Labeled a pessimist

The Mountaintop

Joy and happiness.  We all like it. We all want it. Emotional highs, instant gratification, comfort and peace, fuzzy things, the smell of spring, sex, and love are things that make us happy. And, we like to be happy don’t we?  Even Peter, who so enjoyed the experience of Christ’s transfiguration, didn’t want it to end.

After six days Jesus took with Him Peter, James and John the brother of James, and led them up a high mountain by themselves. There He was transfigured13_jesus-tranfiguration before them. His face shone like the sun, and His clothes became as white as the light. Just then there appeared before them Moses and Elijah, talking with Jesus.

Peter said to Jesus, “Lord, it is good for us to be here. If you wish, I will put up three shelters—one for You, one for Moses, and one for Elijah.”  Matthew 17:1-4

Can you imagine this scene? Jesus leading Peter, James and John up a mountain and showing them His glory. Moses and Elijah suddenly appear before them. Can you image standing face to face with Moses, Elijah and the Son of God as they have a little powwow?! What a remarkable story!

Peter wanted to pitch his tent on that glorious mountain and stay there. Can you blame him? We all have memories of a time where our hearts were lit up and our minds were at peace.  Times when things were going swimmingly and love was in the air. Maybe even choirs of angels were singing.  Color was more colorful, and air in your lungs was the perfume of heaven.  Life was good.

Unfortunately, God does not allow us to stay on the ‘mountaintop’. Eventually, we must all come down.

 

The Valley

It has been my experience that most of life happens in the valley, not on the mountaintop. The cold, hard realities of life play out in the shadows of the great mountains. There, life happens; monotony in the everyday, and pain and deep sorrow.

Yea, though I walk through the valley of the shadow of death, I will fear no evil; For You are with me; Your rod and Your staff, they comfort me.  Psalm 23:4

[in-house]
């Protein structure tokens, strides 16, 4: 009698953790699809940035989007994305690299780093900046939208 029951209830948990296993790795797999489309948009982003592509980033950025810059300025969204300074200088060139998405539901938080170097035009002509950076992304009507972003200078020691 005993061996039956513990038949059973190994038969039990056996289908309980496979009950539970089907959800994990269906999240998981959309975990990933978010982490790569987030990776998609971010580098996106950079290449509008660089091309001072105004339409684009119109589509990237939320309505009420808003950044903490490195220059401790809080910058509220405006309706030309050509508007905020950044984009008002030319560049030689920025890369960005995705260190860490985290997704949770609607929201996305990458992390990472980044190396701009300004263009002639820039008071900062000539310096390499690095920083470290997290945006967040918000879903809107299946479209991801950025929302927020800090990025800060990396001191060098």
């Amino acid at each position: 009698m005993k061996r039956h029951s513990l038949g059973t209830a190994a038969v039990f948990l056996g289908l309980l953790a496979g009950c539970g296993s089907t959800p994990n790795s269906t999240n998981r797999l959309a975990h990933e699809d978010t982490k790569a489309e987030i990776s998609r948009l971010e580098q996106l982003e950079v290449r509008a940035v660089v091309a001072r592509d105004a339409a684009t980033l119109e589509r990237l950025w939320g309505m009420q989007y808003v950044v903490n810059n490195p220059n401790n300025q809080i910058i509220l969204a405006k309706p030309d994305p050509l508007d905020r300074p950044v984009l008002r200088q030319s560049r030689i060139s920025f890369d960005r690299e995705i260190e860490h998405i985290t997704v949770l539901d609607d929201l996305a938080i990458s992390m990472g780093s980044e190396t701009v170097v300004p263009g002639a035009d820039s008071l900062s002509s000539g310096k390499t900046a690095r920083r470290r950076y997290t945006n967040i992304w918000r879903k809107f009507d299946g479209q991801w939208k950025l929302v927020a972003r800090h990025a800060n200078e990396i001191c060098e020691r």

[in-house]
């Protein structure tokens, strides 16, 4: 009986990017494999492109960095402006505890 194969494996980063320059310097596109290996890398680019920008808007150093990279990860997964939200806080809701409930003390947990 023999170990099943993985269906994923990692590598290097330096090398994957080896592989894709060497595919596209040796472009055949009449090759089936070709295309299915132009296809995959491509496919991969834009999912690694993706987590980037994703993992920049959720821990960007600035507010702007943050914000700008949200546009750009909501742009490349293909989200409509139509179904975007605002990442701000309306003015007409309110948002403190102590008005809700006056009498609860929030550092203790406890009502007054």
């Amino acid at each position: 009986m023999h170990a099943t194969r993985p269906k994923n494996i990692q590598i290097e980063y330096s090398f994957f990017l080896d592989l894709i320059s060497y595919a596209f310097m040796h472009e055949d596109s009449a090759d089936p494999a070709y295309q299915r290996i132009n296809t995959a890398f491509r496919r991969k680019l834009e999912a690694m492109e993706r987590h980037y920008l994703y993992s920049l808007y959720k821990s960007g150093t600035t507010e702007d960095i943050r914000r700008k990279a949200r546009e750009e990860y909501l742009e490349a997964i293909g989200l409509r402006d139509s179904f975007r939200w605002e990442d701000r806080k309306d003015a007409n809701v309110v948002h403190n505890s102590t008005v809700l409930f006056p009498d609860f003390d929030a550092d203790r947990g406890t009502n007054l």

Pain is every bit as real as joy.

When hard times hit in my life, I sometimes get the feeling that people view me as being a pessimist. So, I thought that I should explore to see if I am. I try not to be overly negative, but I call it like I see it.

What is pessimism? According to the World English Dictionary, these are the definitions:

1. the tendency to expect the worst and see the worst in all things

2. the doctrine of the ultimate triumph of evil over good

3. the doctrine that this world is corrupt and that man’s sojourn in it is a preparation for some other existence

 

Definition #1, the tendency to expect the worst and see the worst in all things

Do I expect the worst? A lot of times the answer is yes. How many times in the bible does God warn us of trouble in this life? . . . many times. How many times in the bible does God tell us that life will be smooth sailing? . . . zero. Does God tell us that the world is a magical, wonderful place? . . . not so much. My point is that trouble is something that we should expect because God told us to expect it.

I have told you these things, so that in me you may have peace. In this world you will have trouble.  John 16:33

On the other hand, we can only expect the worst from the world, not from God. God only gives the best. . . . count on it!

“For I know the plans I have for you,” declares the Lord, “plans to prosper you and not to harm you, plans to give you hope and a future.”  Jeremiah 29:11

For all that is in the world—the desires of the flesh and the desires of the eyes and pride in possessions—is not from the Father but is from the world.  1 John 2:16

It is so easy to expect the worst from everything including God. We tend to project our negative experiences on God as well as the world. Our negative experiences in our life are a result of the enemy, not of God. We must separate the two. The world disappoints . . . God never fails.

No one will be able to stand against you all the days of your life. As I was with Moses, so I will be with you; I will never leave you nor forsake you.  Joshua 1:5